WASHINGTON, June 27, 2011 /PRNewswire-USNewswire/ -- Providers of durable medical equipment and services (DME) required in the home have called on President Obama to repeal Medicare's controversial "competitive" bidding for homecare, which cuts quality and access to care for seniors and people with disabilities.
The program is opposed by the American Association for Homecare and by dozens of patient advocacy groups such as the ALS Association and the American Association of People with Disabilities. In addition, 244 economists recently asked the President to reconsider the bidding program. And so far, 132 members of the House of Representatives have cosponsored H.R. 1041, a bipartisan bill to repeal the program. Homecare providers are urging the President to support that legislation.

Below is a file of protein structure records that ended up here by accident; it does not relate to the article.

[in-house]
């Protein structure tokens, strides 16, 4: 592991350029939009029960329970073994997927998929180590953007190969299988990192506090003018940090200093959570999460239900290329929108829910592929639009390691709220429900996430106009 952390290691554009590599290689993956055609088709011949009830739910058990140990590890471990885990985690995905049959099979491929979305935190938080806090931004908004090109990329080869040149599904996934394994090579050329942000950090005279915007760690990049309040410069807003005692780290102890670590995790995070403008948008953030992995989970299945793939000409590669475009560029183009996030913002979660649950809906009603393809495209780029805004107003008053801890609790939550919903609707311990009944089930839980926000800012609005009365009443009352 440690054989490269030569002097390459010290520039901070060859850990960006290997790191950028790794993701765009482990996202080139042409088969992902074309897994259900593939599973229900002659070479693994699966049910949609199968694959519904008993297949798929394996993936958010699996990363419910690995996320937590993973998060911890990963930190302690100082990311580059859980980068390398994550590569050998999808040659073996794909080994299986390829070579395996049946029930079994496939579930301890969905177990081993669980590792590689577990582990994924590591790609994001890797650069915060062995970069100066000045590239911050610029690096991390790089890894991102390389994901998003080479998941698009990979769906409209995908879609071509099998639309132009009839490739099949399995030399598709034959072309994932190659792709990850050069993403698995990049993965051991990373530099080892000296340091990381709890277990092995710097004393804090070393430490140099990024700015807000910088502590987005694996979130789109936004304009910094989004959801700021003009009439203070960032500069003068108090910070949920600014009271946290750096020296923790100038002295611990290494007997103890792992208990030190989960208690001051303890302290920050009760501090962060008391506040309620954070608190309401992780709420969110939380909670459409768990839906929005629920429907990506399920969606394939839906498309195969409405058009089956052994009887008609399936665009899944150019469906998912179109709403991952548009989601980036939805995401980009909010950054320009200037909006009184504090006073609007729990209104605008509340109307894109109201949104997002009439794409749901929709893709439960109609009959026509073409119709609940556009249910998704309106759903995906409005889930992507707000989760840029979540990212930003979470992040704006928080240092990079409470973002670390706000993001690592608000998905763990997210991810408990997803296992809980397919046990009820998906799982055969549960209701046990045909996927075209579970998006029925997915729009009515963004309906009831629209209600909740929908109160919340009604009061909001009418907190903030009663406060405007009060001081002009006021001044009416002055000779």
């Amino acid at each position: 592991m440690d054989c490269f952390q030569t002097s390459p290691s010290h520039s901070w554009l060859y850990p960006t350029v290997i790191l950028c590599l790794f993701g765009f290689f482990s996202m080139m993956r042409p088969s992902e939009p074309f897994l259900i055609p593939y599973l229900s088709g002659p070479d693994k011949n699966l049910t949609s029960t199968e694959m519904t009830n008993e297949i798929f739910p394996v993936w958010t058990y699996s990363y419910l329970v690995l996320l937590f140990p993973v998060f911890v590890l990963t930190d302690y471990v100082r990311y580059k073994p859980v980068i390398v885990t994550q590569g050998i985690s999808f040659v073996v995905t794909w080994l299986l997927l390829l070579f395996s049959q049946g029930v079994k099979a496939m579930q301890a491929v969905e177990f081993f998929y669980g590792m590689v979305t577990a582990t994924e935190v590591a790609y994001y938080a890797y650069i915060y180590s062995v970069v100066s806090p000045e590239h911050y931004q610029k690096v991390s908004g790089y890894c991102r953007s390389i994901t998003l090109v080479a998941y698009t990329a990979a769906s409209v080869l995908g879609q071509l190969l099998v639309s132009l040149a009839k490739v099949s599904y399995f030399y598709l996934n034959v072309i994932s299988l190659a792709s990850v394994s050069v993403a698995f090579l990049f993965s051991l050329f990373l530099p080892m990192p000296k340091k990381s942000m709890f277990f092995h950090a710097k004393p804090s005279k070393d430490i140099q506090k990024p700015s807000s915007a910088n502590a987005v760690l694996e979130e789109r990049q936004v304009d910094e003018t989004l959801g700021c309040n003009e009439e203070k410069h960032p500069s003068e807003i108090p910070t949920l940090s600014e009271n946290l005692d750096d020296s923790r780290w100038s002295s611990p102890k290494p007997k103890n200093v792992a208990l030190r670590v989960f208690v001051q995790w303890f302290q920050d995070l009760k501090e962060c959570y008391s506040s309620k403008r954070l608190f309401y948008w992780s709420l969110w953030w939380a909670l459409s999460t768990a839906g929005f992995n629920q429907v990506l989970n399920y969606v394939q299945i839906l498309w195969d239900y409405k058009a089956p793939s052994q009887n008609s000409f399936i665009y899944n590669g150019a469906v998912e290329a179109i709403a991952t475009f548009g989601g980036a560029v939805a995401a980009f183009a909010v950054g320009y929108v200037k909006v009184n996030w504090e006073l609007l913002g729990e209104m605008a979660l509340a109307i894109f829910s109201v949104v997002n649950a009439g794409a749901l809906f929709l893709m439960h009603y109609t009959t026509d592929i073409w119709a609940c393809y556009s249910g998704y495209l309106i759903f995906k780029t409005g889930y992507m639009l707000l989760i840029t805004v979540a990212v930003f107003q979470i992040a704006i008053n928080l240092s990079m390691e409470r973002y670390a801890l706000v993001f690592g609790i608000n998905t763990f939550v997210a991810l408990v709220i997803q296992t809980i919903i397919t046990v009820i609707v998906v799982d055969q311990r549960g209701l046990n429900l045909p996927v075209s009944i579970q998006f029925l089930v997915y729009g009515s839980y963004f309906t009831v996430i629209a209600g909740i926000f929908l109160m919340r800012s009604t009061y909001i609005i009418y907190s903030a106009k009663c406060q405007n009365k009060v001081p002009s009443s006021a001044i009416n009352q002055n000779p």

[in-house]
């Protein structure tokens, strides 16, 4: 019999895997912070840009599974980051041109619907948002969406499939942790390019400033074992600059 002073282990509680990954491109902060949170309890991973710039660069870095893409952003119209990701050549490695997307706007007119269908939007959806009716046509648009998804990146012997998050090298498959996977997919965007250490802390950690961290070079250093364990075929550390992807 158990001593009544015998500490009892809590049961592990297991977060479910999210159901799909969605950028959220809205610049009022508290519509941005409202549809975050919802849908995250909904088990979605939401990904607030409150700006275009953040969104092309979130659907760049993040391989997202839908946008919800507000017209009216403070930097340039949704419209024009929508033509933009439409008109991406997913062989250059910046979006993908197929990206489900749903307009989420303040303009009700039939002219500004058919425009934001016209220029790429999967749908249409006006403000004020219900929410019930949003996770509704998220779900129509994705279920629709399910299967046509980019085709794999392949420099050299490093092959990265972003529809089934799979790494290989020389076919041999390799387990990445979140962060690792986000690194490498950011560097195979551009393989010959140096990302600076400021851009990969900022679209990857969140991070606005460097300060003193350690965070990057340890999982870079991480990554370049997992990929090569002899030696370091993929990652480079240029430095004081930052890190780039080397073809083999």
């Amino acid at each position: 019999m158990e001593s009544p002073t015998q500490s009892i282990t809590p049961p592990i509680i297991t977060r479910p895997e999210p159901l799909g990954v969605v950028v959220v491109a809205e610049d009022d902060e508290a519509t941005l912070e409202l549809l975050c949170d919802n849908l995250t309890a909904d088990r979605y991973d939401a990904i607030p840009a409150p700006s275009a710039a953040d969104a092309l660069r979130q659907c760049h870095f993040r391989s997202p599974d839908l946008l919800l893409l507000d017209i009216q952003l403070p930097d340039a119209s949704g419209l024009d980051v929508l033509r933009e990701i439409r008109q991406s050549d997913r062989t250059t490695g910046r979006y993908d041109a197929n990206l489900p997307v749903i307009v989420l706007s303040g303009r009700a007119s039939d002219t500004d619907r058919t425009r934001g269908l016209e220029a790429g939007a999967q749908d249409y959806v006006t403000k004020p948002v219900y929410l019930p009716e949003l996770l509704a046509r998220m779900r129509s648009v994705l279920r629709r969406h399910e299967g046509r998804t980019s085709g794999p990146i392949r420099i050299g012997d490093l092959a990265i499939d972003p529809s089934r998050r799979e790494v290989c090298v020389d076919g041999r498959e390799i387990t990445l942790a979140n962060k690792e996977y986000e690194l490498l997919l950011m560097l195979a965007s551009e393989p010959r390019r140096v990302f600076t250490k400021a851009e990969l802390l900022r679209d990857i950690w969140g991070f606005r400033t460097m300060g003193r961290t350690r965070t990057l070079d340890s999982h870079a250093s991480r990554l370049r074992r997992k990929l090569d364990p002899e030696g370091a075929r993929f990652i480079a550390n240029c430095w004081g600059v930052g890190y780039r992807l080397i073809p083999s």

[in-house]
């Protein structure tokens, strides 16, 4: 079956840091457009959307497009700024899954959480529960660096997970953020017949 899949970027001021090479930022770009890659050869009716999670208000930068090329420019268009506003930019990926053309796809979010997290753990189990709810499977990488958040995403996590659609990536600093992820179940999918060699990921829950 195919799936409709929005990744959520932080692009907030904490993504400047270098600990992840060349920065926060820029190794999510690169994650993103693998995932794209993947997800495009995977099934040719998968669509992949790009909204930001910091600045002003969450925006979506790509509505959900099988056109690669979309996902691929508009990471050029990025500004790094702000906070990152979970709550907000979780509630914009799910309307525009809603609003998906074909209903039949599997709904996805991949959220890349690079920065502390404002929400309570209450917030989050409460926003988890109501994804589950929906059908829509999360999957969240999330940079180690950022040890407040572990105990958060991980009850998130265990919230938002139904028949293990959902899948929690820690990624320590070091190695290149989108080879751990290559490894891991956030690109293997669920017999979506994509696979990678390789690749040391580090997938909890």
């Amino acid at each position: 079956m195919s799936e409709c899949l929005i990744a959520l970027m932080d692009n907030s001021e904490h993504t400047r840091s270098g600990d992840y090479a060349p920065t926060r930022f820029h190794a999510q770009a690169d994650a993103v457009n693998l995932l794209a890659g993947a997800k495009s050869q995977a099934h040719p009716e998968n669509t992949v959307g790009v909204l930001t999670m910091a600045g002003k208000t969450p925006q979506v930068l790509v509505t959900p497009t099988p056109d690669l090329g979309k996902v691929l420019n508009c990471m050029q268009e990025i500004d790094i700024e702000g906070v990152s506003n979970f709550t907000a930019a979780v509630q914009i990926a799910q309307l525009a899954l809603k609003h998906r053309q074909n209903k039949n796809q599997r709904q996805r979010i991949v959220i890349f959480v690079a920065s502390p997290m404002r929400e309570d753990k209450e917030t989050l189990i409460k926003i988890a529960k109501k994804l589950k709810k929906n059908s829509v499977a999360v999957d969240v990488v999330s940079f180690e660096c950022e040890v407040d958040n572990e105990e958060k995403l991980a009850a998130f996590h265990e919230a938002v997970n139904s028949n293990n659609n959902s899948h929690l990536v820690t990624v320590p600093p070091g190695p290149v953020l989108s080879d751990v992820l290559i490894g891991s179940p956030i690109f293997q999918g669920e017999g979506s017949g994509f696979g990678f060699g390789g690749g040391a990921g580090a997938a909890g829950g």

In efforts to cut federal spending, federal lawmakers have introduced a series of Medicare reforms over the years. The new bidding program aims to cut Medicare costs by targeting home medical equipment and services, which is a cost-effective yet tiny slice of the Medicare budget (less than 1.5 percent) that has seen reimbursement rates slashed repeatedly over the past 10 years.
The legislation to repeal the bidding program was introduced after hundreds of patients and providers reported problems with the program in the wake of its January 1 implementation. As designed by the federal Center for Medicare and Medicaid Services (CMS), the bidding program severely and arbitrarily restricts the number of companies that are allowed to provide commonly used medical equipment and services. Since the program began, patients, clinicians, and homecare providers have reporte